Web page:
Fair enough, sir, mind how you go? Not
a bit ol it. By this time a second car had arrived and it was Right son, down the station with you. Pete was held tor hall an hour until the station olticers linally
called the man in Dalmeny- itwas now .
INSIDE I 2 l 16 34 GUEST LIST ; THEATRE , ART l-‘rom l-‘ascinating Aidato l ('omplctc theatre listings (‘omprehensivc gallery Bing l litlcr. this issue's : plus previews and l guide. line-up. i revievvs. 4 E 22 " 41 i ‘ MEDIA 'l'hist‘ortnightonthe small The first of a two-part Cultural. educational and screen. specialonScotland's i politicalevents- thc()pen . rising rock stars. Alastair List ‘ Mahhott talks to the Wets. : —2‘3—— “‘—‘~‘ 5 MUS"; THE TRUTH I (“when 1}. Folk 14. A ncyy comedy magazine in! 567),)“ 37“. ' is launched. Stephanie
Allan llunter talksto .lohn Boorman about the battle tor Britain's film industry.
lidinhurgh and (ilasgovv cinema listings
The young people's listing section.
Billen ins estigales.
Dance the night avvay.
PUDIISIIOT Rohin i lodge. Editors Nich Billen. Sarah I lemming. Associate EditorAlIan lluntcr. Design Simon listcrson. Advertising 3. Circulation Rohin Hodge. Steve McCullough. Sheila
Macl .ean. Accounts (ieorgette Renyvick. Richard (iray. Typesetting Jo Kennedy and l levver Text. Production Editor Paul Keir. Production
Assistants A ndrcvv Young.
Sheila Macl .can.
Case number two is even closer to home. Driving through to Glasgow in Septemberl became aware at two motorcycle mounted police looming
Rosemary (ioring. Art Alice Bain. Books Alan Taylor. Classical Music (‘arol Main. Dance Alice Bain. Film Allan Hunter. Folk/Jazz Norman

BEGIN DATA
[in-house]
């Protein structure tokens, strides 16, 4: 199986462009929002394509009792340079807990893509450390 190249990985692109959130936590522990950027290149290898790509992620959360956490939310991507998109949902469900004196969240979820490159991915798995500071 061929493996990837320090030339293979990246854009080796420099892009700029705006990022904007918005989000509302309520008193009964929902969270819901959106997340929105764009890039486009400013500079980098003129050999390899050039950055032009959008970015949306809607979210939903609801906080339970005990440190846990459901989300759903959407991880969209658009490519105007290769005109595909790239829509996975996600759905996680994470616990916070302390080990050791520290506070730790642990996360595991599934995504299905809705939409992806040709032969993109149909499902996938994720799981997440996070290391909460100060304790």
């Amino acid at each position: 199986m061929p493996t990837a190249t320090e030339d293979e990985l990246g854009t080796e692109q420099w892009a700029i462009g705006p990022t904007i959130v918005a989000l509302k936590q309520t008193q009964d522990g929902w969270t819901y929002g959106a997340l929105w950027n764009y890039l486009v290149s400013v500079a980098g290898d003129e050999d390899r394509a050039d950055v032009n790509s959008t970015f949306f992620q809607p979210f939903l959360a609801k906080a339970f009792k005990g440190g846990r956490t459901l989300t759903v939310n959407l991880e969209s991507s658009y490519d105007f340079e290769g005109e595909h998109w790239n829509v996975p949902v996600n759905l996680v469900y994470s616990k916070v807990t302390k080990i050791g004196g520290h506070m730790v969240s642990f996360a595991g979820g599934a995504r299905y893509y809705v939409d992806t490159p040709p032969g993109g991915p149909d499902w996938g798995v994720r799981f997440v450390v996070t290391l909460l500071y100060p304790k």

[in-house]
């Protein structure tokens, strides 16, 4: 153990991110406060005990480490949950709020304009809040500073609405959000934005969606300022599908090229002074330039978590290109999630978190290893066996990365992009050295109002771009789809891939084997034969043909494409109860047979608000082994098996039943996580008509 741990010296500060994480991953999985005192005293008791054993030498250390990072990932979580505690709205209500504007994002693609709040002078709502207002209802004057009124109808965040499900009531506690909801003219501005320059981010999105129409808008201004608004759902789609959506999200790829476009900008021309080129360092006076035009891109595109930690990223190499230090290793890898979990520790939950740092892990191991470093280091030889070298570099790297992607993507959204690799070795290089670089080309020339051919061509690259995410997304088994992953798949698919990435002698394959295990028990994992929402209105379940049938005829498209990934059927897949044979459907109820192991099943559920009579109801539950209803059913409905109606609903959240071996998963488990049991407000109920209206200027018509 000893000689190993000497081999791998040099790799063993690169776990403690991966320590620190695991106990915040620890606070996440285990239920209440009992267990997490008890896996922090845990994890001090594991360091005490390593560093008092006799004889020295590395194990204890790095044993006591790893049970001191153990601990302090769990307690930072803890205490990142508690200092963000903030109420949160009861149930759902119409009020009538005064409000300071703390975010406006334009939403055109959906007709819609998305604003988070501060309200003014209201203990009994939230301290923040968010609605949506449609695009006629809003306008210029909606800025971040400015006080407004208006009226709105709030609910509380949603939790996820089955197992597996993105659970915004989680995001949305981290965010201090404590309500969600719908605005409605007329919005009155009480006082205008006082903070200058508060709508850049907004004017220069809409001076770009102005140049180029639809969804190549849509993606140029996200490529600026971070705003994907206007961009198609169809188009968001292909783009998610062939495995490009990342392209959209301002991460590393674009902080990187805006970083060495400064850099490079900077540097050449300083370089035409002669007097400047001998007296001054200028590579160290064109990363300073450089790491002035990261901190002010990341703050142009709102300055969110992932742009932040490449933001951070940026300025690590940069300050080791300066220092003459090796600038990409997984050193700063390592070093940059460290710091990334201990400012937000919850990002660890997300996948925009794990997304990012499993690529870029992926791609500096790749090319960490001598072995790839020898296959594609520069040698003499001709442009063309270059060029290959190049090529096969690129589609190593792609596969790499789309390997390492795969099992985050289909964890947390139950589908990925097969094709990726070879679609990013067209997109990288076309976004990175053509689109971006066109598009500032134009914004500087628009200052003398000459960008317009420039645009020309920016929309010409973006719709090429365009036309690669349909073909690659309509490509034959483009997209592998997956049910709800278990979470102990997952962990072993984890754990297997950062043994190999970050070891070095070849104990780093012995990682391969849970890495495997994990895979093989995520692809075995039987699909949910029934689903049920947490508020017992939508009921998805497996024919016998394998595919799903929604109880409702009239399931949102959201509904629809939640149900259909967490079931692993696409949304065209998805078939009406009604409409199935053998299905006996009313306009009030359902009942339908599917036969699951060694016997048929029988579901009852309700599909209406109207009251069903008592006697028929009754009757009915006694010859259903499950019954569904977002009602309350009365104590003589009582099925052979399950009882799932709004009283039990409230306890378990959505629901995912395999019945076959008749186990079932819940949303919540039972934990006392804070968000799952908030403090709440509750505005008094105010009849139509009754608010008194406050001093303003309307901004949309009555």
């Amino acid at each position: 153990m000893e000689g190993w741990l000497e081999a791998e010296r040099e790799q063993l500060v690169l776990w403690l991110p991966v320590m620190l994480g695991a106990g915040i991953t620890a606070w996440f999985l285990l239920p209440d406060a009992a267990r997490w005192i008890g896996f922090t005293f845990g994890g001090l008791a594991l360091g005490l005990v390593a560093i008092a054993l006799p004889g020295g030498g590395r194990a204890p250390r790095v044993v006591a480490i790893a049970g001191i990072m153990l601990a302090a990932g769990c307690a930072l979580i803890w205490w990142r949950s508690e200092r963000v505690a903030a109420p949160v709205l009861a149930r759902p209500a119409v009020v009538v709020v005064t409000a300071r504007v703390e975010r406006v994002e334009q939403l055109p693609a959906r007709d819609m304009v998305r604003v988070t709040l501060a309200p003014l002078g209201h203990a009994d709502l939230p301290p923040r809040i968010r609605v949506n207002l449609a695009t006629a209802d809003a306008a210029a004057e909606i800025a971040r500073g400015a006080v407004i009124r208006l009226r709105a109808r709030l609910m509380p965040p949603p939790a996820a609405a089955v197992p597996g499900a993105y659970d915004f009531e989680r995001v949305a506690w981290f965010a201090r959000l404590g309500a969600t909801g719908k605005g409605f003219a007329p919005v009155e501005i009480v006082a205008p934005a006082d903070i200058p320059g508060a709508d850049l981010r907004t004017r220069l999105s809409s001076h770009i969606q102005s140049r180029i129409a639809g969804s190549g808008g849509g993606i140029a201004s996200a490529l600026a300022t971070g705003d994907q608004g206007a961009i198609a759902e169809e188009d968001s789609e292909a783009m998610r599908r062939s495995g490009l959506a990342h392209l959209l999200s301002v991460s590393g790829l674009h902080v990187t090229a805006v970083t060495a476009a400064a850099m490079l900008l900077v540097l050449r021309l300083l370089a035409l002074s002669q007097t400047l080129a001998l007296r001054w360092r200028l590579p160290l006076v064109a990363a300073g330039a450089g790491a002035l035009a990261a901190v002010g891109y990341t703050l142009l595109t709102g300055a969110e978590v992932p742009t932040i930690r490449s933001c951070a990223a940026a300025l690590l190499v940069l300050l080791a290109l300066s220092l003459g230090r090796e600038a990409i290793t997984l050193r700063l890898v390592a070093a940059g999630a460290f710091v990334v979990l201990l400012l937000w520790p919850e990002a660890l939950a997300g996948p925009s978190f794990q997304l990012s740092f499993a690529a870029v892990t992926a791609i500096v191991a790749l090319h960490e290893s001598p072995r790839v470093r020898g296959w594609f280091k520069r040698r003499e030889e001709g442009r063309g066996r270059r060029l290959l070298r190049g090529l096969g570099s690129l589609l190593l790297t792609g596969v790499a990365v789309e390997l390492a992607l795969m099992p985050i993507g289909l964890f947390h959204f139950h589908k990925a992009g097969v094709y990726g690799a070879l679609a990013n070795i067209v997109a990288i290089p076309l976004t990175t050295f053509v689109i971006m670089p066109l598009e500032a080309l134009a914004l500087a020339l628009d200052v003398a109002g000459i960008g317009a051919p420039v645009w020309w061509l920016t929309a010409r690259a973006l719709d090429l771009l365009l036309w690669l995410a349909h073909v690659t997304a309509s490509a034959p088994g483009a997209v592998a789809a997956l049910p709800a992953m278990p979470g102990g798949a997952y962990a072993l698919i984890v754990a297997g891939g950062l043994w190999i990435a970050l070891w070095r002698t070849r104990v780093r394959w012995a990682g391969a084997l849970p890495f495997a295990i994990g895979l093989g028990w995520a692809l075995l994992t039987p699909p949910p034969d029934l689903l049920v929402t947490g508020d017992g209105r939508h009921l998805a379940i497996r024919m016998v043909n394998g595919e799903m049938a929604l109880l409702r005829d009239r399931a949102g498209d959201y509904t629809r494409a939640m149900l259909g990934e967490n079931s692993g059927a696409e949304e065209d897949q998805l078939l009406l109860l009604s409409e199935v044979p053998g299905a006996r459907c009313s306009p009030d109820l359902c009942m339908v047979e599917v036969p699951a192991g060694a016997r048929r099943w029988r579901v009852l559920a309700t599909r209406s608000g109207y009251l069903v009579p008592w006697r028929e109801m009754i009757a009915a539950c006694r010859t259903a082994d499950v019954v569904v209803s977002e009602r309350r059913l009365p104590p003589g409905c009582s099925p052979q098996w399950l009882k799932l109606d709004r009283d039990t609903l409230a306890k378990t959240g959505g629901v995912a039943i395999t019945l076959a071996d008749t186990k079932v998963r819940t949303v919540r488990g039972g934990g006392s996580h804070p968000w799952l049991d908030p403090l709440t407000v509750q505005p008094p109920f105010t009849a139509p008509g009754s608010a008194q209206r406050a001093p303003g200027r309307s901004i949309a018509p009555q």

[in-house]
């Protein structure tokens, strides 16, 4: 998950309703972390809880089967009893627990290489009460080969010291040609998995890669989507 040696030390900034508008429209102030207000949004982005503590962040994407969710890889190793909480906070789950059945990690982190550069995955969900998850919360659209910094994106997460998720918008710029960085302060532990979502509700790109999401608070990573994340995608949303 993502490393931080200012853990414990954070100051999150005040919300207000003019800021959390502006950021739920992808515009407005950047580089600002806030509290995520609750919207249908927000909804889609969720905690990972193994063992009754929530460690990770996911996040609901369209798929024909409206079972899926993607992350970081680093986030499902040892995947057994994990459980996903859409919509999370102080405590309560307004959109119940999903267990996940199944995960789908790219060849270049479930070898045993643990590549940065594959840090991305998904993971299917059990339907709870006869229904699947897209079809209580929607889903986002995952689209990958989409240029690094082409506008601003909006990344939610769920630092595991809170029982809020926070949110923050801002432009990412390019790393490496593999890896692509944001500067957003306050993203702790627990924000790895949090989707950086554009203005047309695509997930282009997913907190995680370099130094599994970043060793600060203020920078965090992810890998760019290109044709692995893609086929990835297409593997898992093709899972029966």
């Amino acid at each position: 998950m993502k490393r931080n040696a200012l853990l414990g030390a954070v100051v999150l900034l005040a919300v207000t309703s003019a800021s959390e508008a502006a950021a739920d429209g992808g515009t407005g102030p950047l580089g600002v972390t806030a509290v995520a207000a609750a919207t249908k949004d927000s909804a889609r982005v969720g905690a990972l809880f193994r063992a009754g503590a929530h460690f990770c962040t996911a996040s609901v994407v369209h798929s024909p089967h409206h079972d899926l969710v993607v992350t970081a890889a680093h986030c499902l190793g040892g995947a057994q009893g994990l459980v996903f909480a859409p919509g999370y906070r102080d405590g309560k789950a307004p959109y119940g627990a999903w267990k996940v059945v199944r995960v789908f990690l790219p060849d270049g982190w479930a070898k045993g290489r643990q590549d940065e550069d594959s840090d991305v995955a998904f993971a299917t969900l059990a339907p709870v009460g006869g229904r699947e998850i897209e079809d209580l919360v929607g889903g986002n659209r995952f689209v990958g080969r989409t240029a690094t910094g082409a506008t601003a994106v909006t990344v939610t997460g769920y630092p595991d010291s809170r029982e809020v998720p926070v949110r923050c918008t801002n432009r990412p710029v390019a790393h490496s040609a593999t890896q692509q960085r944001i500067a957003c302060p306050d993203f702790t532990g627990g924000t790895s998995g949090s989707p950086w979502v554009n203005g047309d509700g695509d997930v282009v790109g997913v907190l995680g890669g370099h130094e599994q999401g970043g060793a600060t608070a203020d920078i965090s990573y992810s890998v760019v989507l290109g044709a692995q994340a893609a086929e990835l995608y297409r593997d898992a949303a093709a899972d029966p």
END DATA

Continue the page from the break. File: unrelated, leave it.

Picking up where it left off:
E (‘halmcrs.Kids Sally
one in the morning —to find that Pete wastellingthetruthallthetime.He was then allowed to go. (The Iinal irony is that Pete‘s new bike now really has
Nightlile (Glasgow) (iordon Neil. Open Rosemary Goring. Rock (Edinburgh) Alastair Mabboii. Rock (Glasgow) John Williamson. Listen! Alastair Mahhott. John Williamson. Sport Kenny Mathieson. Theatre Sarah
the paranoia and not Chiet Constable Anderton, I would reteryou to my three passengers, a desperate crew consisting ot the theatre critic at The Guardian, a seniorjournalist with Radio Clyde and a novelist.
Clearly villains, even petty ones, are not going to stand up and say ‘Sir, sir, please sir, itwas me, sir!‘ It is
; Ilemming.Camera Iidinhurgh Make-up
Services. Cover Wet Wet Wet Cover Design Nigel
. Billen and Paul Keir.
large in my rear-view mirror. Let us not dwell on the wisdom or otherwise of driving so close to the vehicle in lront. Suttice it to say that after about a mile at this rather intimidating formation I was waved into the side. They didn't say why, so I asked. They had apparently tormed the opinion (lrom behind) that I did not have a valid car tax disc. Far lrom sending me on my
5 wayarterrealisingtheirmistake,the two olticers then detained me tor a
Iurtherten minutes. They proceeded to f carry out a minute examination at my
car and insisted on checking all the relevant documents with what could
; only be construed as suspicion. 3 especially when l was asked whether I the name on my driving licence was my
real name. Lest you think it's me with
therelore inevitable that police enquiries will involve ordinary law-abiding citizens trom time to time.
; Facts have to be checked, stories
corroborated, suspects eliminated and
I, so Iorth. The police otten proclaim the importance ot the co-operation ot the
general public in theirwork. Yet is it
' not blindingly sell-evident that the one
sure-lire way to minimise that
co-operation is to treat everyone as a ; prima Iacie villain and subject us all to
the kind at petty harassment in the two
: examples —there are lots more where
_ must respect us too.
they came Irom—cited. The lailure even to attempt to soothe the milled leathers ol the aggrieved parties merely compounds the problem. It the police want us to respect them, they
The Lime; is 6.155;”